3. Update: I have added an additional result to this post, Lemma 9, showing that quadratic variations and covariations are continuous under the semimartingale topology.
    This also relates to Yuri’s question in the comment above. Although a semimartingale which is small in absolute value need not have a small quadratic variation, it is true that a semimartingale which is close to zero in the semimartingale topology has a small quadratic variation (in probability).

    Comment by George Lowther — 11 May 11 @ 11:11 PM | Reply

  4. Hello,
    Thank you for all your posts.
    For Lemma 9, is there an equivalent result for Skhorokhod topology instead of semimartingale topology?

    Comment by Anonymous — 15 November 11 @ 7:46 PM | Reply

    • Hi. No, I don’t think that there is much you can say here for the Skorokhod topology. Note that the Skorokhod topology is weaker than uniform convergence, so any of the examples given by me and Gerard above are also examples of processes whose paths tend to zero under the Skorokhod topology, but whose quadratic variation does not go to zero.

      Comment by George Lowther — 16 November 11 @ 8:08 AM | Reply

  5. Dear George,
    I’m wondering whether you have posted anywhere about the convergence of the quadratic covariation.
    Say $X_n$ and $Y_n$ respectively converge to semimartingales $X$ and $Y$. It would be interesting to know what kind of convergence you would need to impose on $X_n$ and $Y_n$ for their to get convergence of the covariations to the covariation of the limiting semimartingales.

    Great post once again!

    Comment by Tigran — 3 July 12 @ 3:53 PM | Reply

    • Sorry, but no I haven’t looked at this beyond Lemma 9 above. Convergence in the semimartingale topology is sufficient. You could, no doubt, come up with weaker conditions which are still sufficent and relevant to whatever specific problems you are looking at. However, I don’t think that the other common kinds of convergence weaker than semimartingale convergence are sufficient on their own.

      Comment by George Lowther — 3 July 12 @ 10:53 PM | Reply

  6. Thank you for this tremendous work you put in to make these easy to read note available online.
    I have two questions though.
    1- after equation 2 when you said ” of order….” its in the mean sqare sense right?

    2- does the use random partition lead to a largely different quadratic variation concept compared to what we get when using deterministic partition ?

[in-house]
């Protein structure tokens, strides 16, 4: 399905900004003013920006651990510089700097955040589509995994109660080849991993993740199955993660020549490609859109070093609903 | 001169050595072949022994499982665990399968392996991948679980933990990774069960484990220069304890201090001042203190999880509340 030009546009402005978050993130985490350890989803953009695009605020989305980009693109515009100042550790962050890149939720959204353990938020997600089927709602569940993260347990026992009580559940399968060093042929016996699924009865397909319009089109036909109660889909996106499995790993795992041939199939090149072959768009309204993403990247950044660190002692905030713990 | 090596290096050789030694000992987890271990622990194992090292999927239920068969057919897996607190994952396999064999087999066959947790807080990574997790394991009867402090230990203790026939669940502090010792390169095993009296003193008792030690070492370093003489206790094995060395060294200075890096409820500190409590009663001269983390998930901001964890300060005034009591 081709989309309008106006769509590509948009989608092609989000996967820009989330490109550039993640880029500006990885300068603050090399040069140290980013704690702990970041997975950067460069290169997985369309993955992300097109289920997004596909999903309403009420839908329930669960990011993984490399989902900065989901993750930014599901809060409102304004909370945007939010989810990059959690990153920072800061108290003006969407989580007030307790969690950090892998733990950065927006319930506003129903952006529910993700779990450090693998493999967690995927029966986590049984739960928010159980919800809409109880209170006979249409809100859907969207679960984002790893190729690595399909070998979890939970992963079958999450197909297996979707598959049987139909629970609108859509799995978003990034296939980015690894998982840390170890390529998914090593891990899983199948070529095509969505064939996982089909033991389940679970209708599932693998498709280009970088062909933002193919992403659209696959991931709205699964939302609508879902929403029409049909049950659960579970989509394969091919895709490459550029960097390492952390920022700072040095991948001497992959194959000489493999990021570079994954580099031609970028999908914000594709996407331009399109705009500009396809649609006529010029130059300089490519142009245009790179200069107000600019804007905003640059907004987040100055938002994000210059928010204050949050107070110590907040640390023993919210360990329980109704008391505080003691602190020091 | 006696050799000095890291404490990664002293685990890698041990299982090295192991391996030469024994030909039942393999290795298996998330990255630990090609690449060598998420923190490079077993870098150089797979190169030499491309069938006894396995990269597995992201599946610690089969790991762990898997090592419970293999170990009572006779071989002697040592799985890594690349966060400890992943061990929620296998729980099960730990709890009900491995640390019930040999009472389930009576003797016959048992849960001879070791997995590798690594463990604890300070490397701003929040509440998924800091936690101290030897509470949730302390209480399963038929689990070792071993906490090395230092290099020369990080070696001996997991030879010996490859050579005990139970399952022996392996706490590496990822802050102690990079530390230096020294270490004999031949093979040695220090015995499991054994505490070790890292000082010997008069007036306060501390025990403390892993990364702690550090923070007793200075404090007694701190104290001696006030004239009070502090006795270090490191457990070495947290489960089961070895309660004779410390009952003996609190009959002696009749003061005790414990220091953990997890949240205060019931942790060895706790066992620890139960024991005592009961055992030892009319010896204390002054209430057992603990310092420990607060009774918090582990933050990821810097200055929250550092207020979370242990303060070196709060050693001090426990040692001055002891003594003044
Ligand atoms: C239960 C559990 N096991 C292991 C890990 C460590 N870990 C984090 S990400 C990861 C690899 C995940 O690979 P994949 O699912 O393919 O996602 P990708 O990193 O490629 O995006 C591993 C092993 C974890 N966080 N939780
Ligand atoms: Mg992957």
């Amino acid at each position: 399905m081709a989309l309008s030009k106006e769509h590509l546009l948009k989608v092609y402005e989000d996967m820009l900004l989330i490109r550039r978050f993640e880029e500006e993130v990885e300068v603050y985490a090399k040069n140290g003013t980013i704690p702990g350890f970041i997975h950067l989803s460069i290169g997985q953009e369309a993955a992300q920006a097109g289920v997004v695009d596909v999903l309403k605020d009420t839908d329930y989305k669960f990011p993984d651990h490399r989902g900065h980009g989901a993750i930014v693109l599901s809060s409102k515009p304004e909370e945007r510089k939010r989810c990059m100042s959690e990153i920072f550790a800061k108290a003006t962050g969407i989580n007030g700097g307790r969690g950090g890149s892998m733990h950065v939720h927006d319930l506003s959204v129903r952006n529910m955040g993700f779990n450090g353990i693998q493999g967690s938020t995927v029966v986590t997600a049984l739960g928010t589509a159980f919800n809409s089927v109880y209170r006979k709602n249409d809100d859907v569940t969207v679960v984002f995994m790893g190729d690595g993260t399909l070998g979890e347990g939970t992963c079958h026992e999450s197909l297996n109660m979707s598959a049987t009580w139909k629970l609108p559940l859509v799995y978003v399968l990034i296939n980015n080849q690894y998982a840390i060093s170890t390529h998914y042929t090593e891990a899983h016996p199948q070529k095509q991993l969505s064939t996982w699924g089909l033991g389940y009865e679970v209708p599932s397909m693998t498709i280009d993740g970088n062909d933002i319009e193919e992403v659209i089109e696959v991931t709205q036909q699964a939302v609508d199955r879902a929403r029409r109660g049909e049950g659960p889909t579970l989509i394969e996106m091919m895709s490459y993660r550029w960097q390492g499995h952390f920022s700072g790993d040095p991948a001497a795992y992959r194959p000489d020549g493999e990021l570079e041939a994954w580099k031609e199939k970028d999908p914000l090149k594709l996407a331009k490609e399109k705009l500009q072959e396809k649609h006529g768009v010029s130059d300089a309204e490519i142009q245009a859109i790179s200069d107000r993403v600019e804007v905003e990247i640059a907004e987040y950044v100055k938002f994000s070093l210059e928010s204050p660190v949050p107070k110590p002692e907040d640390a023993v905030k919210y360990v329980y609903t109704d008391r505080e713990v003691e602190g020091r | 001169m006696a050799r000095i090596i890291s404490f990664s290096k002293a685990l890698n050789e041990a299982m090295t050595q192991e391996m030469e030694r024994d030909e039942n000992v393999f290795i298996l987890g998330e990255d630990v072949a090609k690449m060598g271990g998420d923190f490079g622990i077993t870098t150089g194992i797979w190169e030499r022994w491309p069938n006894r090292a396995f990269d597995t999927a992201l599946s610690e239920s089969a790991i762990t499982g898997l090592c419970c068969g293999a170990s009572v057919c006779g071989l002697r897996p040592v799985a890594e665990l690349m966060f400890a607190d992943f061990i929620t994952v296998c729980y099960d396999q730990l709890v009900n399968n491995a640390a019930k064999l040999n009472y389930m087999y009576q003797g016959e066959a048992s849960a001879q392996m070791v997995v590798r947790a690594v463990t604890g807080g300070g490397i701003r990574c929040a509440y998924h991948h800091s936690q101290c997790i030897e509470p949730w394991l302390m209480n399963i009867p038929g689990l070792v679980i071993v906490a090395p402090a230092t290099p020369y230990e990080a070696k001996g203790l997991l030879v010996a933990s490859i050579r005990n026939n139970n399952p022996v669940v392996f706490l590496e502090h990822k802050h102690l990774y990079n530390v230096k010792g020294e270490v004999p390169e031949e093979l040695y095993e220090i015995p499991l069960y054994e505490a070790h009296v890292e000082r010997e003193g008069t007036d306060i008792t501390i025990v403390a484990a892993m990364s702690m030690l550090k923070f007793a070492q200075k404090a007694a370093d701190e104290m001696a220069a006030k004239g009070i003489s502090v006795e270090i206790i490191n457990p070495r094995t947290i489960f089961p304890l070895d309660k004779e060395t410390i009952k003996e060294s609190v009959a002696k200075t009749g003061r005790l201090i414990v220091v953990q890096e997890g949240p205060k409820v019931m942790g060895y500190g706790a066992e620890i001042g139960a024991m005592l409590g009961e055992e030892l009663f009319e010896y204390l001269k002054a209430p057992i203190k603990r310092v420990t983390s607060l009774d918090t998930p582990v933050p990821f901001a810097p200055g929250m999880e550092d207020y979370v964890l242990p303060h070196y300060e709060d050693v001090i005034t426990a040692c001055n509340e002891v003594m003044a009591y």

Thanks in advance

    Comment by Anonymous — 31 May 13 @ 7:37 AM | Reply

  7. Your proof of the Kunita-Watanabe Inequality resembles that of the Cauchy-Schwarz inequality. I was wondering whether one could argue more directly: On the space (\alpha, X) of measurable processes paired with semimartingales define the inner product = \int_0^t \alpha_s\beta_s d[X, Y]_s. Denote by (P, N) the random (\omega-by-\omega) Hahn decomposition of d[X, Y]. Conclude by applying C-S to ([\mathbf{1}(P) - \mathbf{1}(N)]|\alpha|, X), (|\beta|, Y).

    Comment by Ben Derrett — 17 December 14 @ 9:35 AM | Reply

    • I also meant to say thanks for the excellent blog!

      Comment by Ben — 17 December 14 @ 9:37 AM | Reply

  8. How do i have to interpret the sum in Corollary 2? Is it possible for a semimartingale to have infinitely many jumps in the interval [0,t]?

    Comment by Anonymous — 4 September 16 @ 4:27 PM | Reply

    • Hi. No, it can be an infinite sum. There will be only countably many jumps but, generally, infinite sums of non-negative numbers are well-defined.

      Comment by George Lowther — 5 September 16 @ 12:23 AM | Reply

      • Hi, thank you for your answer. So the countability is because [X,X] is a càdlàg process and therefore we have only countably many s s.t. the jump process of [X,X] at time s is greater 1/n for each n (which was proven here: http://math.stackexchange.com/q/1914422/337225). Therefore there are only countably many s s.t. the jump process is greater than zero, since the countable union of countably many jumps is again countable. Is that correct?

        Comment by Anonymous — 6 September 16 @ 3:29 PM | Reply

        • Correct, although maybe it is a bit more direct to use the fact that X is cadlag rather than [X].

          Comment by George Lowther — 7 September 16 @ 12:39 AM

  9. On the right side of your formula in the proof of lemma 1, there are probably two “dots” missing for the integration. Because i read
    \Delta XY = X_{-}\Delta Y + Y_{-}\Delta X + \Delta [X,Y] as normal multiplication. Applying the lemma \Delta(H \dot X)=H \cdot\Delta(X) gives the desired equality.

    Comment by Anonymous — 19 November 16 @ 12:21 PM | Reply

    • I did mean this as normal multiplication, and I don’t quite follow what you mean by H\cdot\Delta(X).

      Comment by George Lowther — 21 November 16 @ 10:16 AM | Reply

      • The integration by parts formula tells us that XY = X_{0}Y_{0}+X_{-}*Y + Y_{-}*X + [X,Y]. Assuming X_0=0 or Y_0=0, we have XY =X_{-}*Y + Y_{-}*X + [X,Y] and thus \Delta(XY) =\Delta(X_{-}*Y) + \Delta(Y_{-}*X) + \Delta[X,Y]. But now you probably apply \Delta(X*Y)=X\Delta Y (that was actually wrong in my first comment), which is only available for locally bounded predictable processes. But i guess X_- and Y_- are locally bounded and predictable.

        Comment by Anonymous — 22 November 16 @ 10:11 PM | Reply

        • I did indeed apply that result. Corollary 8 from the post on properties of stochastic integral. Actually, locally bounded is not required, just Y-integrability. We do have local boundedness here though, which is how we can be sure that X_- is Y integrable in the first place.

          Comment by George Lowther — 22 November 16 @ 11:09 PM